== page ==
Great Downfall of Humanity: The Library of Alexandria


"Those who don't know their history are doomed to repeat it." -Edmund Burke.   

 The loss of countless years of knowledge, civilization, history, and culture is simply one of the saddest moments in human history. This time, let us rewind time further back to 2,300 years ago, in ancient Greek civilization.

    Alexander the Great, a former student of Aristotle, set out on a mission to bring all knowledge in the globe under one roof. The plan was to establish a vast empire of knowledge centered on a city conquered under his name: Alexandria. Although Alexander died before the library was completed, his successor, Ptolemy I, carried out Alexander's plans for a museum and library. In this way, he attempted to legitimize his position as ruler, particularly in the eyes of the Greeks, by emphasizing his personal ties to Alexander (Issa, 1995).

    The Library of Alexandria, located in the city's royal sector, was possibly the greatest structure ever created at the time, influenced by native Egyptian sculptures and Hellenistic architecture. Not only did the library provide a political and dynastic advantage, but it also gave Greek inhabitants in Egypt to form a cultural link. Alexandria was the main Greek city in Egypt and within it, there was an extraordinary mix of people from many cities and backgrounds with all different social and religious traditions. Unfortunately, no accounts of its whole construction have survived. Most experts know the building had classrooms, study halls with “wide boulevards laid out in a grid, and buildings constructed of granite and marble”, and, of course, shelves for books and scrolls (Lawler, 2007).

    Ptolemy I funded the library and invited scholars to study there, stocked the shelves largely with Greek and Egyptian scrolls. As numerous professors, scientists, and intellectuals contributed their expertise to the library, the city flourished dramatically. Within a few years, the scrolls grew to 400,000 to 700,000 in the collection (Phillips, 2010).

    But there was never too much knowledge. The rulers of Alexandria still desired to spread their wisdom and obtain every book in the world. Because Alexandria was strategically positioned for hub ships in the Mediterranean Sea, Ptolemy III enacted a law requiring all ships that docked in Alexandria to turn in their books for copying. After duplicating the scripts, they preserved the originals and returned the copied versions to the owners.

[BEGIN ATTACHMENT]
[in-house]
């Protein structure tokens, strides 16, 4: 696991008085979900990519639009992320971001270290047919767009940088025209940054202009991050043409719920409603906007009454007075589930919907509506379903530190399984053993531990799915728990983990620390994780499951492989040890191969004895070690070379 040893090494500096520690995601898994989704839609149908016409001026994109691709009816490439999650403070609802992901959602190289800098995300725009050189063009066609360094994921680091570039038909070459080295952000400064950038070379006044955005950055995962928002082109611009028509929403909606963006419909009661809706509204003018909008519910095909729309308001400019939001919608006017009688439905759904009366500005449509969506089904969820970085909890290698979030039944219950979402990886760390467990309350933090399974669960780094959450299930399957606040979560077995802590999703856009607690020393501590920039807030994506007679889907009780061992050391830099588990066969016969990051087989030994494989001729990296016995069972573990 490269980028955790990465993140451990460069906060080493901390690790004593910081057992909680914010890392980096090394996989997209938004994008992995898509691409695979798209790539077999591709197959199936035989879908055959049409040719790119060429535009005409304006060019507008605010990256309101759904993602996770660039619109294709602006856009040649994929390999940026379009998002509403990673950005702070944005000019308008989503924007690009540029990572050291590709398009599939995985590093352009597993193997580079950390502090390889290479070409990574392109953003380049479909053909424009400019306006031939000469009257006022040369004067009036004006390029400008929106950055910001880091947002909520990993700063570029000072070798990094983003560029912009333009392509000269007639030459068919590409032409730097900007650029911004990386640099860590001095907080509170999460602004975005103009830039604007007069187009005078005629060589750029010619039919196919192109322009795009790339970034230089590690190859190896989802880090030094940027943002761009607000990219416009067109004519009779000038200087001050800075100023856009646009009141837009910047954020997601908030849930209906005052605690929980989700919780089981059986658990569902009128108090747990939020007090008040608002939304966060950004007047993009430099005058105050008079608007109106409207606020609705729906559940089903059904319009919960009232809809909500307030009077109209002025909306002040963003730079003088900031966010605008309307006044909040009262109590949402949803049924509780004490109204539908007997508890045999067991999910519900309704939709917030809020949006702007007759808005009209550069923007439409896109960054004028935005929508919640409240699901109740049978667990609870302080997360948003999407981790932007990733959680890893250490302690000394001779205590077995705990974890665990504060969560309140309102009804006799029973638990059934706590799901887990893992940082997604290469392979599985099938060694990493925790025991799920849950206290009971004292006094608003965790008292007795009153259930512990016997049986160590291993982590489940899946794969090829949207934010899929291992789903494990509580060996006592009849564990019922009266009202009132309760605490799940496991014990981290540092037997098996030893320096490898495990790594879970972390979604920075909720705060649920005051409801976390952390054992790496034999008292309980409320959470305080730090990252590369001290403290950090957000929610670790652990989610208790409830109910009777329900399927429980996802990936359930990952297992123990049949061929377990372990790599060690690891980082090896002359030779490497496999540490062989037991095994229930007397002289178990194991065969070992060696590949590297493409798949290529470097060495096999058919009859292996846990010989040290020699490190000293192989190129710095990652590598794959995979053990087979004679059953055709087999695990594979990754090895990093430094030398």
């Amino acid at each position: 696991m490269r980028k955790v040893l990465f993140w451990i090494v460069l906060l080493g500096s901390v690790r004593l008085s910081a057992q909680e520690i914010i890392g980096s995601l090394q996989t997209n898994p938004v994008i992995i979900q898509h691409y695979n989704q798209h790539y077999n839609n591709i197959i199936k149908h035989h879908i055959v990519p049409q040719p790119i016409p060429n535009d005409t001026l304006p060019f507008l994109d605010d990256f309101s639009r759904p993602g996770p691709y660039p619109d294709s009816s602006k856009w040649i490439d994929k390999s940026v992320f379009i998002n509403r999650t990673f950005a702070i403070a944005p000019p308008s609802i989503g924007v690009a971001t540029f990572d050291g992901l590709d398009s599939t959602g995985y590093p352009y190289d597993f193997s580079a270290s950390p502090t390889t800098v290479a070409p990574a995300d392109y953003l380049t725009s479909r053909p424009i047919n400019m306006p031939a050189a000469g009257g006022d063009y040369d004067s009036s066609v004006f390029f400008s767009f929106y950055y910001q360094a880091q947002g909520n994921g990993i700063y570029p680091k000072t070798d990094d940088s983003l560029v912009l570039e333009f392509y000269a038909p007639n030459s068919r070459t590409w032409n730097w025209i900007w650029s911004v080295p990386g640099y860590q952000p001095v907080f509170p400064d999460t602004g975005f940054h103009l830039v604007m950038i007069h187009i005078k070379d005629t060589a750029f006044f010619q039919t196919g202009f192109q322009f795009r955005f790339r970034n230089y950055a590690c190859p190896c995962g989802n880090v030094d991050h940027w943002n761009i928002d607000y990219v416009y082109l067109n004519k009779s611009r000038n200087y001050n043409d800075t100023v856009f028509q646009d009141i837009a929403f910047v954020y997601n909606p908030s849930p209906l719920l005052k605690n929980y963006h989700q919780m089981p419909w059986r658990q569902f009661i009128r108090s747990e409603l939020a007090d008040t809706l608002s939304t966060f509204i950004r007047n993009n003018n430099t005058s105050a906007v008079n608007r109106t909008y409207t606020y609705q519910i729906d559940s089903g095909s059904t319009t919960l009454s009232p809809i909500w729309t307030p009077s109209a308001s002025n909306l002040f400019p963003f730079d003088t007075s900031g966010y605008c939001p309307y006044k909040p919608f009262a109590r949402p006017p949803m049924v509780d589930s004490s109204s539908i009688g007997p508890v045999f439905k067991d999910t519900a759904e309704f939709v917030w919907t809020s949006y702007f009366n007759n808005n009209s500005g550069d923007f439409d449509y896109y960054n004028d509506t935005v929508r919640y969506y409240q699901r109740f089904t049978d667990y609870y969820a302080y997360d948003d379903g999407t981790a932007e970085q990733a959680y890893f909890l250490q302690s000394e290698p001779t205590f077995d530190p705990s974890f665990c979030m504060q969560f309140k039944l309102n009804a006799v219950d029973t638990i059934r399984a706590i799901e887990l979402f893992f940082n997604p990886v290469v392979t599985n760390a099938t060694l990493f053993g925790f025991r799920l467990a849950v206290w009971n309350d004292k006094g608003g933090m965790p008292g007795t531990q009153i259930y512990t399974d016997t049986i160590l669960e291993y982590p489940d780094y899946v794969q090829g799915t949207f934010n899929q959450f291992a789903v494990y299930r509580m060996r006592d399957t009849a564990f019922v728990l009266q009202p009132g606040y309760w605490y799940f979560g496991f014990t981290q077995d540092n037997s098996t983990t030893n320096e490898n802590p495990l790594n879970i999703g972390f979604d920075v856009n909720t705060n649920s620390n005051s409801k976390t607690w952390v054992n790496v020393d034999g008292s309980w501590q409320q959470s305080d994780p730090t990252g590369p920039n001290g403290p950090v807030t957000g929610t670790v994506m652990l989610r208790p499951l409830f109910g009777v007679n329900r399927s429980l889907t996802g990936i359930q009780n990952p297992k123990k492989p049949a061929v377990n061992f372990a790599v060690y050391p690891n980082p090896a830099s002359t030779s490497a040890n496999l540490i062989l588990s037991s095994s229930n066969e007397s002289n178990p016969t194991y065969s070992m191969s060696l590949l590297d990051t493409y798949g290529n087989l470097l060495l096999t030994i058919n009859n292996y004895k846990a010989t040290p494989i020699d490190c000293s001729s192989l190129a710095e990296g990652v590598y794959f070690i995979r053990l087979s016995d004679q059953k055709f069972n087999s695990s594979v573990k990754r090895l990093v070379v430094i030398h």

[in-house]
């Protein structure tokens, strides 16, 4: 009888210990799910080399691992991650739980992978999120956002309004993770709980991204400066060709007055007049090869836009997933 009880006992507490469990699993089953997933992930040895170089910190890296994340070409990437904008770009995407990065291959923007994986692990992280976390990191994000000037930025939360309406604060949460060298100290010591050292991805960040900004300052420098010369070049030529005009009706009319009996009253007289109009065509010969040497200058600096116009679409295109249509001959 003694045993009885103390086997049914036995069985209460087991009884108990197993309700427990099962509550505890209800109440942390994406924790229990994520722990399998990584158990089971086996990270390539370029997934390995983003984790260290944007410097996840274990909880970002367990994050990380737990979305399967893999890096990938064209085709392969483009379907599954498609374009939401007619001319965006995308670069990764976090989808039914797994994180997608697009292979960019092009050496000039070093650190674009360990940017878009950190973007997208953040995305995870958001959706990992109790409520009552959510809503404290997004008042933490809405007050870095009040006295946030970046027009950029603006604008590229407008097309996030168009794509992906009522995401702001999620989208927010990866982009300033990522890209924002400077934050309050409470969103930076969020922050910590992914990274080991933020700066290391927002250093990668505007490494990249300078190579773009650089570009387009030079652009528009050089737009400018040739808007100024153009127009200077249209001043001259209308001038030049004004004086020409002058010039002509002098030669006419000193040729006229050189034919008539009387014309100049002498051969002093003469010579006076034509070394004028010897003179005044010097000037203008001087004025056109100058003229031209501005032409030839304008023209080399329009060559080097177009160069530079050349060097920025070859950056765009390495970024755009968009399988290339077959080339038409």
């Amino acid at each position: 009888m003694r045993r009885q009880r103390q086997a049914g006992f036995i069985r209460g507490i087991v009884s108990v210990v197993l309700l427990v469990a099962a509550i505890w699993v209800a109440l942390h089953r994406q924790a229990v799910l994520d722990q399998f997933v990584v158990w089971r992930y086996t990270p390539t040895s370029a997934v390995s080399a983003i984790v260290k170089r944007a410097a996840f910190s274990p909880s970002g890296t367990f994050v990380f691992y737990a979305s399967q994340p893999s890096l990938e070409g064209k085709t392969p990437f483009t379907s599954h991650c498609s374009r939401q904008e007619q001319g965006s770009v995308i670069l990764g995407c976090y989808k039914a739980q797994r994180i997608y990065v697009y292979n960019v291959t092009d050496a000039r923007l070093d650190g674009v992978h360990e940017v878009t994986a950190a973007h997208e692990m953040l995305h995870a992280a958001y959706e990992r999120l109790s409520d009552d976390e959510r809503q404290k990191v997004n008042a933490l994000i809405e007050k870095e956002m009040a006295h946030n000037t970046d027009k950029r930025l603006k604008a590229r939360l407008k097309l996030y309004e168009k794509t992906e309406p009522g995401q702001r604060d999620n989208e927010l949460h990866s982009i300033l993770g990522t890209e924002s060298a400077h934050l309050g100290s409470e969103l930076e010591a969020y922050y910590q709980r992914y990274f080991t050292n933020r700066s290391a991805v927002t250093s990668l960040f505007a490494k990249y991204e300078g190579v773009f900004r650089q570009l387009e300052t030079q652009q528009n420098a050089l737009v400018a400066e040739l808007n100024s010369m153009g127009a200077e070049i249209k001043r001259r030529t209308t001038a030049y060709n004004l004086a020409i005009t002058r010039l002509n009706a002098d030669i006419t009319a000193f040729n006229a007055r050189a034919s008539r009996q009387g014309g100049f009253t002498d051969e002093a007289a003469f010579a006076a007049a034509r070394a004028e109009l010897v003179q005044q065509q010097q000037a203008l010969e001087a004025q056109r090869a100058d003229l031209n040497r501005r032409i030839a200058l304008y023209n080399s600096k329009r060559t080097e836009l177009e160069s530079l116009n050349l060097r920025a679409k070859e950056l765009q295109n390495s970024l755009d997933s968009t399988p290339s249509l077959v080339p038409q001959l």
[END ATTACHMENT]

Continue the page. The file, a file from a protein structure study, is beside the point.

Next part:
This resulted in increased business around the city. It gave birth to some of the greatest inventions in human history: Eratosthenes, the scientist who demonstrated the Earth's roundness by calculating its circumference; Heron of Alexandria constructed the first ever steam engine, which was re-invented during the Industrial Revolution; Euclid who established the first foundations of geometry; Callimachus, a Greek poet, who wrote over 800 literary works in many genres – though sadly most of the works did not survive.


Picture: History of Yesterday

    Alexandria prospered and the library thrived for about 300 years after it was founded. So, what happened to it? Why are the sources about the Great Library of Alexandria disappeared from history?

    In 48 BCE, Julius Caesar laid siege to Alexandria. This was during the Alexandrian War, which involved Caesar's civil war with Egyptian dynasty struggles. Many historians believe it was a result of setting fire to Egyptian harbor ships and some parts of the building may have caught fire. Historical records, however, state that scholars continued to visit the library centuries after Caesar's siege.

    Though the fall of Alexandria might be more complex than that. As Empires rise and fall, so did Alexandria and the rest of the civilization. Society progresses and the library gradually vanished as the city transitioned from Greek to Roman, then to Christian, and finally to Muslim. The fate of Alexandria lay at the hand of its conquerors. Every new regime of rulers viewed its contents as a threat rather than a source of human advancement. Scholars who tried to protect or study these ‘blasphemous teachings’ would face harassment or death (El-Abbadi, 2008).

    We are still working to preserve our knowledge and fight to keep our history intact. We believe that digital records might be more resistant to destruction than Alexandria's papers and inks, however, we still need to defeat the more corrupt forces that resulted in the library’s demise: fear of progression and the arrogant belief that the past is forever obsolete.

    With the turn of events that destroyed Alexandria, we could perhaps learn from it and prepare for the future of science, discoveries, intelligence, and cultural advancements. We must be careful not to repeat the same dark history that destroyed years of humanity’s accomplishments.

Writer: Radya Ayufa Putri

Editor: Junanda Amriansyah


El-Abbadi, M. (2008). What Happened to the Ancient Library of Alexandria? Leiden: Koninklijke Brill NV.

Issa, S. (1995). Culture and Power in Ptolemaic Egypt: The Museum and Library of Alexandria. Greece & Rome 2nd Ser., Vol. 42, No. 1., 38-48.

Lawler, A. (2007, April 27). Raising Alexandria. Retrieved from Smithsonian Magazine: https://www.smithsonianmag.com/science-nature/raising-alexandria-151005550/

Phillips, H. (2010). Great Library of Alexandria. Library Philosophy & Practice, 19.